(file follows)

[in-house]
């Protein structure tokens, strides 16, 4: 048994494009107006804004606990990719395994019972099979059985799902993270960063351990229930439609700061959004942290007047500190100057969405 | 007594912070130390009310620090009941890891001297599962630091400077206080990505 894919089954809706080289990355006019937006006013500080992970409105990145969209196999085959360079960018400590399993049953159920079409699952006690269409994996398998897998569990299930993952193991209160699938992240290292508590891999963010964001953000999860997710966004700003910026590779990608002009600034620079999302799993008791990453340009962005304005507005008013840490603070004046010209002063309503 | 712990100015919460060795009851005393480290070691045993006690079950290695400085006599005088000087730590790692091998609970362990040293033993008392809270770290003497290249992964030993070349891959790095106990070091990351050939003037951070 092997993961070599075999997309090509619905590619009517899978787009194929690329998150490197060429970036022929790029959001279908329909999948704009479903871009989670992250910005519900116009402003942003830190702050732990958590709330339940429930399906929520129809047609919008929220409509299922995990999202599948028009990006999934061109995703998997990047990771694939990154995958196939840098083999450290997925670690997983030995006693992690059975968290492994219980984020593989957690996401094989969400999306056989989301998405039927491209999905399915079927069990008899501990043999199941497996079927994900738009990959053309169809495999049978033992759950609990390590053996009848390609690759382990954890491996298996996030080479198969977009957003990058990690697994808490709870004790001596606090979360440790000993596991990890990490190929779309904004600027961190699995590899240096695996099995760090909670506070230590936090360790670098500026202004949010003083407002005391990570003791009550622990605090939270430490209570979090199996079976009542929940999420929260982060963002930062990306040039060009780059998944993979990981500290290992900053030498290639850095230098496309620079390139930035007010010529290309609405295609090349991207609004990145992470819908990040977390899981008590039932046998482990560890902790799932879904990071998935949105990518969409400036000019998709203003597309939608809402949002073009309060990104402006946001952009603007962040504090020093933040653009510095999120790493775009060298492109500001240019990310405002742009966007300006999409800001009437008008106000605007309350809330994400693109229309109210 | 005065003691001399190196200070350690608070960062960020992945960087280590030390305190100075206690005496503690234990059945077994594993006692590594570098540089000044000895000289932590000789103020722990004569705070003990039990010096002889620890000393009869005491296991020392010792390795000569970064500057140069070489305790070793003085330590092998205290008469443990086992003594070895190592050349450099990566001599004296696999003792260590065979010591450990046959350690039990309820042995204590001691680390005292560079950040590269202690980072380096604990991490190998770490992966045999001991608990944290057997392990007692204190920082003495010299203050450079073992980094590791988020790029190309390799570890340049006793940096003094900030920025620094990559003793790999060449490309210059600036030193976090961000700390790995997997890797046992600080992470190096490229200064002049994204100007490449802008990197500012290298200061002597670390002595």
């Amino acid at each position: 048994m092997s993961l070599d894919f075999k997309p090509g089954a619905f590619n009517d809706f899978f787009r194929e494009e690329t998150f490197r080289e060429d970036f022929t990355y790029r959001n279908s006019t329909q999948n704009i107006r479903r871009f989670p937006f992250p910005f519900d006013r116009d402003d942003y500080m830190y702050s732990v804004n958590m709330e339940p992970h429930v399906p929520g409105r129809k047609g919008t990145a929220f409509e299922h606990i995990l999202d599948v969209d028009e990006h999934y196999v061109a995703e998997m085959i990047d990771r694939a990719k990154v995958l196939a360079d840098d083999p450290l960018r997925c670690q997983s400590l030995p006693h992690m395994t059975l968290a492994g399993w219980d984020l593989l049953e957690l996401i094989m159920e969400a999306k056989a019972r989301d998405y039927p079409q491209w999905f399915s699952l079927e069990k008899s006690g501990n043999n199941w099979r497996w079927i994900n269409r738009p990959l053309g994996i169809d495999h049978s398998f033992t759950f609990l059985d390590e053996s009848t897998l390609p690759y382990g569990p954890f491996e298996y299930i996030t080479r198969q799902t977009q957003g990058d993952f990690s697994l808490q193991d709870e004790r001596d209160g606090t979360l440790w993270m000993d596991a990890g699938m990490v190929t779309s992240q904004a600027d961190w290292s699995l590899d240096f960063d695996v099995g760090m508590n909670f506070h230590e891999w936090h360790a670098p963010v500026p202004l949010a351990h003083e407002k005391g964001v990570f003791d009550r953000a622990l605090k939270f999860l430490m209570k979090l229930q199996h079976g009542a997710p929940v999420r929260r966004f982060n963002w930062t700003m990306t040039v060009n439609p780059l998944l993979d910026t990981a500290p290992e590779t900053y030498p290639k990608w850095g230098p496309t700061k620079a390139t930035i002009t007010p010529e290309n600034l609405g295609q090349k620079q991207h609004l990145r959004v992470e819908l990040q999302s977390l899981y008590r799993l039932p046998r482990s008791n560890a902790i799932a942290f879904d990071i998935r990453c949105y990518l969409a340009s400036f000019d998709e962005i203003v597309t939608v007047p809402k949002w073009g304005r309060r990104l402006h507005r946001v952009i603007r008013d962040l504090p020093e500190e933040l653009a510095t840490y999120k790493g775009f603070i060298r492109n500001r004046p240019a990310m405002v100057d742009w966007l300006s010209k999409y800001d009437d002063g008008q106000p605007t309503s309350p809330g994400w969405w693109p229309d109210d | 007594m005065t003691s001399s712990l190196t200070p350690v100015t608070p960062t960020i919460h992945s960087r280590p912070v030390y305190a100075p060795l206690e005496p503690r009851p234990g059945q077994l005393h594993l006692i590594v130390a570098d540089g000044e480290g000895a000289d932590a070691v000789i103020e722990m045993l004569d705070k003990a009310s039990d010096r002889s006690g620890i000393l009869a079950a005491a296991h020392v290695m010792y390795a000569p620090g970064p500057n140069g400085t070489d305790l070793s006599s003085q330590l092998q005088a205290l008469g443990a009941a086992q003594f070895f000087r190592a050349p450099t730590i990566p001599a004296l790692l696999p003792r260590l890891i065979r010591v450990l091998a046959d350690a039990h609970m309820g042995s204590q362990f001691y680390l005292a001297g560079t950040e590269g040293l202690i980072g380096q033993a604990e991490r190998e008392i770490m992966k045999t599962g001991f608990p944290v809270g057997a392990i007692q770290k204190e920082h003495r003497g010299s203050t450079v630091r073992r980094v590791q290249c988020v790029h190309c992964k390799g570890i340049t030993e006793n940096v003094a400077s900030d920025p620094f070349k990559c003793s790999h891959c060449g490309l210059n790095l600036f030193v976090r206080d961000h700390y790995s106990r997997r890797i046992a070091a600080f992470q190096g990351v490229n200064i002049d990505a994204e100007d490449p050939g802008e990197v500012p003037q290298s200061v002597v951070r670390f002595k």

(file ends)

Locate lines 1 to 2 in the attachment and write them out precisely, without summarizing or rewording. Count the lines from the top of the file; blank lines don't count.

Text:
[in-house]
């Protein structure tokens, strides 16, 4: 048994494009107006804004606990990719395994019972099979059985799902993270960063351990229930439609700061959004942290007047500190100057969405 | 007594912070130390009310620090009941890891001297599962630091400077206080990505 894919089954809706080289990355006019937006006013500080992970409105990145969209196999085959360079960018400590399993049953159920079409699952006690269409994996398998897998569990299930993952193991209160699938992240290292508590891999963010964001953000999860997710966004700003910026590779990608002009600034620079999302799993008791990453340009962005304005507005008013840490603070004046010209002063309503 | 712990100015919460060795009851005393480290070691045993006690079950290695400085006599005088000087730590790692091998609970362990040293033993008392809270770290003497290249992964030993070349891959790095106990070091990351050939003037951070 092997993961070599075999997309090509619905590619009517899978787009194929690329998150490197060429970036022929790029959001279908329909999948704009479903871009989670992250910005519900116009402003942003830190702050732990958590709330339940429930399906929520129809047609919008929220409509299922995990999202599948028009990006999934061109995703998997990047990771694939990154995958196939840098083999450290997925670690997983030995006693992690059975968290492994219980984020593989957690996401094989969400999306056989989301998405039927491209999905399915079927069990008899501990043999199941497996079927994900738009990959053309169809495999049978033992759950609990390590053996009848390609690759382990954890491996298996996030080479198969977009957003990058990690697994808490709870004790001596606090979360440790000993596991990890990490190929779309904004600027961190699995590899240096695996099995760090909670506070230590936090360790670098500026202004949010003083407002005391990570003791009550622990605090939270430490209570979090199996079976009542929940999420929260982060963002930062990306040039060009780059998944993979990981500290290992900053030498290639850095230098496309620079390139930035007010010529290309609405295609090349991207609004990145992470819908990040977390899981008590039932046998482990560890902790799932879904990071998935949105990518969409400036000019998709203003597309939608809402949002073009309060990104402006946001952009603007962040504090020093933040653009510095999120790493775009060298492109500001240019990310405002742009966007300006999409800001009437008008106000605007309350809330994400693109229309109210 | 005065003691001399190196200070350690608070960062960020992945960087280590030390305190100075206690005496503690234990059945077994594993006692590594570098540089000044000895000289932590000789103020722990004569705070003990039990010096002889620890000393009869005491296991020392010792390795000569970064500057140069070489305790070793003085330590092998205290008469443990086992003594070895190592050349450099990566001599004296696999003792260590065979010591450990046959350690039990309820042995204590001691680390005292560079950040590269202690980072380096604990991490190998770490992966045999001991608990944290057997392990007692204190920082003495010299203050450079073992980094590791988020790029190309390799570890340049006793940096003094900030920025620094990559003793790999060449490309210059600036030193976090961000700390790995997997890797046992600080992470190096490229200064002049994204100007490449802008990197500012290298200061002597670390002595």